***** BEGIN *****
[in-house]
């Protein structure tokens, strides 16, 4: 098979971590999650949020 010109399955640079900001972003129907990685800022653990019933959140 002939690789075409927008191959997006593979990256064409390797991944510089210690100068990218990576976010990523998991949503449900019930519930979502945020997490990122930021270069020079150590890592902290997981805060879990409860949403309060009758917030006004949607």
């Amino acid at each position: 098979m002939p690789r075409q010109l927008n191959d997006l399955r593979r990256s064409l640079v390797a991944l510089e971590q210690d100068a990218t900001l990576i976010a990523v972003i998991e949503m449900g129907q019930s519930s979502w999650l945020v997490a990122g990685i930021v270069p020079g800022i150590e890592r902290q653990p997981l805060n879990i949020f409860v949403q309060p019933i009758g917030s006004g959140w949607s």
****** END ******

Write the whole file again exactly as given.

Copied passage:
[in-house]
């Protein structure tokens, strides 16, 4: 098979971590999650949020 010109399955640079900001972003129907990685800022653990019933959140 002939690789075409927008191959997006593979990256064409390797991944510089210690100068990218990576976010990523998991949503449900019930519930979502945020997490990122930021270069020079150590890592902290997981805060879990409860949403309060009758917030006004949607």
């Amino acid at each position: 098979m002939p690789r075409q010109l927008n191959d997006l399955r593979r990256s064409l640079v390797a991944l510089e971590q210690d100068a990218t900001l990576i976010a990523v972003i998991e949503m449900g129907q019930s519930s979502w999650l945020v997490a990122g990685i930021v270069p020079g800022i150590e890592r902290q653990p997981l805060n879990i949020f409860v949403q309060p019933i009758g917030s006004g959140w949607s």